The Historic Buildings Destroyed In Italy's Earthquake Were Centuries-Old Staples Of These Towns
A series of 40 devastating earthquakes ripped through multiple Italian towns early Wednesday morning, killing at least 73 people. The first earthquake — a colossal 6.2-magnitude tremor — struck the town of Amatrice, a central Italian city home to medieval architecture. The fragile buildings meant that Amatrice was particularly vulnerable to the disaster, and multiple centuries-old, historic buildings have been destroyed in the earthquake.
The picturesque medieval town served as the tragic backdrop to the earthquake, so powerful that it was felt over 100 miles away in Rome. Amatrice, along with multiple cities through the mountainous region of central Italy, were exposed to an additional 200 aftershocks following the initial quake. Another devastating 5.5-magnitude tremor struck the region several hours later.
The Guardian reported that the center of Amatrice was hit the strongest, trapping hundreds of residents under their homes and collapsing buildings throughout the town. Among the buildings destroyed was the medieval church of Sant’Agostino.
A traveler's guide to Amatrice said that the facade of the church contained a 15-Century rose window, and that it greeted visitors with a late Gothic entrance door. Photographs taken in the aftermath of the earthquake indicate that the rose window has been destroyed. Though the damage is still being assessed, Sant’Agostino was also home to prized statues of the Archangel Gabriel and the Virgin Annunciate, as well as 15-Century paintings of the Annunciation and the Madonna and Child with two angels.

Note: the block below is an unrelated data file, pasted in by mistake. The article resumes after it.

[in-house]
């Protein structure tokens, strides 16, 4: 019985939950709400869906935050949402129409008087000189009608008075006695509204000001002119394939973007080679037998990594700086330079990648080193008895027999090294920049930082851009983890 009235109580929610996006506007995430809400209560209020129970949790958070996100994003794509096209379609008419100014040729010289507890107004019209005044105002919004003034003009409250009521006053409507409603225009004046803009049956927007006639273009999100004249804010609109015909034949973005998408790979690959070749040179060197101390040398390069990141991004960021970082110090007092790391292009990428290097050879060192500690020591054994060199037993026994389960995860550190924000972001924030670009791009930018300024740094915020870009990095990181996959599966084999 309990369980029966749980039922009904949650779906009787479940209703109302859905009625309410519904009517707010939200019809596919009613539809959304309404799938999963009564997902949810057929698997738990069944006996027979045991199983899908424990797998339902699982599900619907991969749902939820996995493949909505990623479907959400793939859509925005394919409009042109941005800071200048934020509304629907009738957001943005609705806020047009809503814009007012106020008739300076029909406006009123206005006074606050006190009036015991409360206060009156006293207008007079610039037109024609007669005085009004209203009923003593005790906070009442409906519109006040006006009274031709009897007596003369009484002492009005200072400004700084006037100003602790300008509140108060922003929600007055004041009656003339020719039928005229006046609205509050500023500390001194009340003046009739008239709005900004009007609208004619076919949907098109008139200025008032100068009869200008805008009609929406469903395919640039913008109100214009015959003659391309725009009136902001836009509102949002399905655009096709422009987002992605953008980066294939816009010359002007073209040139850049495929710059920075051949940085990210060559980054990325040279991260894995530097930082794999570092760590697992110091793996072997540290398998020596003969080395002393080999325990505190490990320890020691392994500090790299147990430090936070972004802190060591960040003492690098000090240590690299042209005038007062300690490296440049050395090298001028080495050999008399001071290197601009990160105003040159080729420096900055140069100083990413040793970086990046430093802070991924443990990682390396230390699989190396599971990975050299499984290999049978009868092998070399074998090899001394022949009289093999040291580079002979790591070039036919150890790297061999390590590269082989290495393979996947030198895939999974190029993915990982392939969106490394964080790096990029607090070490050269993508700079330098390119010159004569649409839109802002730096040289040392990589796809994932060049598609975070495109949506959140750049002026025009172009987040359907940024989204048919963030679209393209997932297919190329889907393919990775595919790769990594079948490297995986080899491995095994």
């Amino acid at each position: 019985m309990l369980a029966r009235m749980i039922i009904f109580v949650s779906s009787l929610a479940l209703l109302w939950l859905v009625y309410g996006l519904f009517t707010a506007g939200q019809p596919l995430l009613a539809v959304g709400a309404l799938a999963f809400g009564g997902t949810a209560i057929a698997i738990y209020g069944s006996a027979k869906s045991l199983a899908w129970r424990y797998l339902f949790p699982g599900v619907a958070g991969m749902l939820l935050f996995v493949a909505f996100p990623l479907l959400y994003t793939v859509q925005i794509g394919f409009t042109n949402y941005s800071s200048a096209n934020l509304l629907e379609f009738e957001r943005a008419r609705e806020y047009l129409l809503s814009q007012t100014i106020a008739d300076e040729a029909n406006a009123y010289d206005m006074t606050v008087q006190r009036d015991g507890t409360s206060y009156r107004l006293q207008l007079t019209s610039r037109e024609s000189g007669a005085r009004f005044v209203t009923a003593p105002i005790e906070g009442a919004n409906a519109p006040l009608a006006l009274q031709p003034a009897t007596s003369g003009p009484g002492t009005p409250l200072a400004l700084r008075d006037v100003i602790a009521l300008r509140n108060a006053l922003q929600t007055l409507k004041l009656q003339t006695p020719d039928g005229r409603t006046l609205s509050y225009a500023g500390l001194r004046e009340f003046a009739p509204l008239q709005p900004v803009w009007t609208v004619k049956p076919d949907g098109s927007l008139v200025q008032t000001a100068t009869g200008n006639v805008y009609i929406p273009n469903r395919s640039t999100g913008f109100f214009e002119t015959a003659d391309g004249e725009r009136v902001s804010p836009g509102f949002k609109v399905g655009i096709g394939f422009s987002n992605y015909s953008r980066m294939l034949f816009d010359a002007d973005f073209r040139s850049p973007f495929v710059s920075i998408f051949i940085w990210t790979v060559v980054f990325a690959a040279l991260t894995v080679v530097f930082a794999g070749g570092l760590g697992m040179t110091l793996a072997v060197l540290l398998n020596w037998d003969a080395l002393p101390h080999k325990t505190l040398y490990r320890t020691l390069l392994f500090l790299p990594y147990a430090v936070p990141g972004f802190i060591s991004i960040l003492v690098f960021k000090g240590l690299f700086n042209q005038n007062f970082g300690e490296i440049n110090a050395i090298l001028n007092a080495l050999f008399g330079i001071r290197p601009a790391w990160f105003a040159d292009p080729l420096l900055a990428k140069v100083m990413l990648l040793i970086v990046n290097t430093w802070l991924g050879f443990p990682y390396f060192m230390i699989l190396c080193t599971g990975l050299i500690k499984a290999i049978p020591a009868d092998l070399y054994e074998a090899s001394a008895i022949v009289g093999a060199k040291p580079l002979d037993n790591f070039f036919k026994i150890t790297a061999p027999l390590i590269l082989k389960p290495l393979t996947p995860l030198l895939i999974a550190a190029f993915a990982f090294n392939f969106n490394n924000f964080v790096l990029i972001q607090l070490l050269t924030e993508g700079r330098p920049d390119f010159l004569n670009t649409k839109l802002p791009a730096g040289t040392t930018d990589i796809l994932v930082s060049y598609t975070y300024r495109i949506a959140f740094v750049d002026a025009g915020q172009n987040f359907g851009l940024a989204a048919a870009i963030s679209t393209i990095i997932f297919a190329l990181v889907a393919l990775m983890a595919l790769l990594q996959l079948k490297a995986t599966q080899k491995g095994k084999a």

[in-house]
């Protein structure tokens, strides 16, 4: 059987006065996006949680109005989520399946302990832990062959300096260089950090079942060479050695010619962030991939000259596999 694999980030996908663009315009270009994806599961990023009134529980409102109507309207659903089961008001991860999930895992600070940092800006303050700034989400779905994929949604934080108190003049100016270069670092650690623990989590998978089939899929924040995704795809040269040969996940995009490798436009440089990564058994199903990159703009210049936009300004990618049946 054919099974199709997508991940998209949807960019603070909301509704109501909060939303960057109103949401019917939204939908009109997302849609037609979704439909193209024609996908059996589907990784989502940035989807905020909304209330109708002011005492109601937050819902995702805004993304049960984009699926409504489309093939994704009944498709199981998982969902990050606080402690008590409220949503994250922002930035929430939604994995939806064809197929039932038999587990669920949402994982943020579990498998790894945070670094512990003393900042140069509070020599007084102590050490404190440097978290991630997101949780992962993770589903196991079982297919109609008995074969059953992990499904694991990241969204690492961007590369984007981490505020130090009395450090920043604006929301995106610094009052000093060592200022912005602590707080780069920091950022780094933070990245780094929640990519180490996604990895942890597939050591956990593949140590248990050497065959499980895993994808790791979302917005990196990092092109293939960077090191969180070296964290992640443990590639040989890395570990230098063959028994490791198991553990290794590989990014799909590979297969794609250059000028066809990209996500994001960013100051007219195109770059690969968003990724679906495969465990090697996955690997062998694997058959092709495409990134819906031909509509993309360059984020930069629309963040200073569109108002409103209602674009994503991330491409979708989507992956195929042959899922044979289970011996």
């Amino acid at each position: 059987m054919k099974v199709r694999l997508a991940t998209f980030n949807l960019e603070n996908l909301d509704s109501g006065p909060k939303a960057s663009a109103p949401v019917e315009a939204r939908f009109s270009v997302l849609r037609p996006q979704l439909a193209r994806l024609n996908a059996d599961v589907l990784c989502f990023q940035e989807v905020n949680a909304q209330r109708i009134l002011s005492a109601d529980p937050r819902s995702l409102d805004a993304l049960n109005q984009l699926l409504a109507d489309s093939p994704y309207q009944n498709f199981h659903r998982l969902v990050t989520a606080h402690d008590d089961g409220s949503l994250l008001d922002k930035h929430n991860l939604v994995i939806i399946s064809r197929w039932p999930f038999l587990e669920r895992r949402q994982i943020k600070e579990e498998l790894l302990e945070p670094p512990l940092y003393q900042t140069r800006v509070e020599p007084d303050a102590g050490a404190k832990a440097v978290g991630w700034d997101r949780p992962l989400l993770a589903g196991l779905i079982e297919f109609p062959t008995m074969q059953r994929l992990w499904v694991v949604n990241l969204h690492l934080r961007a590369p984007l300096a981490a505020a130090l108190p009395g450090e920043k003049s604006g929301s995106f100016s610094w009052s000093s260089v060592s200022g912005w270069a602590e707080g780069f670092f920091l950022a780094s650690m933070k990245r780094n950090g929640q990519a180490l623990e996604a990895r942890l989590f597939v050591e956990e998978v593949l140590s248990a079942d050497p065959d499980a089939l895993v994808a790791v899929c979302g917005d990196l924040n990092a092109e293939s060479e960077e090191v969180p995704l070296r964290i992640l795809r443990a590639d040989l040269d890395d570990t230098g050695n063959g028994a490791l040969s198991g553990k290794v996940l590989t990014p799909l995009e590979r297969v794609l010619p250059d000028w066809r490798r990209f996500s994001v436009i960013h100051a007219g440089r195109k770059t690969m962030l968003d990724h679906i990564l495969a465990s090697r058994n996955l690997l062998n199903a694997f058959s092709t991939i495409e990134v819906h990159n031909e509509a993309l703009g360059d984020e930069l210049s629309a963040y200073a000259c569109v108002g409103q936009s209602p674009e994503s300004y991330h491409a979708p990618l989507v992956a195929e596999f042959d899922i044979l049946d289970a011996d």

Much of the town's square, Amatrice's hub of activity and tourism, was also damaged in the earthquake. Homes and municipal buildings in Arquata del Tronto, just 15 miles north, also suffered extensive damage.
Photos showed some damage to one of Amatrice's landmarks, a 13th-Century bell tower. The bell appears to have fallen from the top of the tower, but the structure itself was one of the few buildings to remain largely intact in the center of the city. Ominously, the clock on the tower is stuck at the time at which the earthquake hit.
Though the damage to buildings does not compare to the extreme hardship felt by the community, it is of course a shame to see a town that's home to such history and art face such a disaster. In the months and years to come following the earthquake, Amatrice will hopefully be able to repair some of the damage done to its history and culture.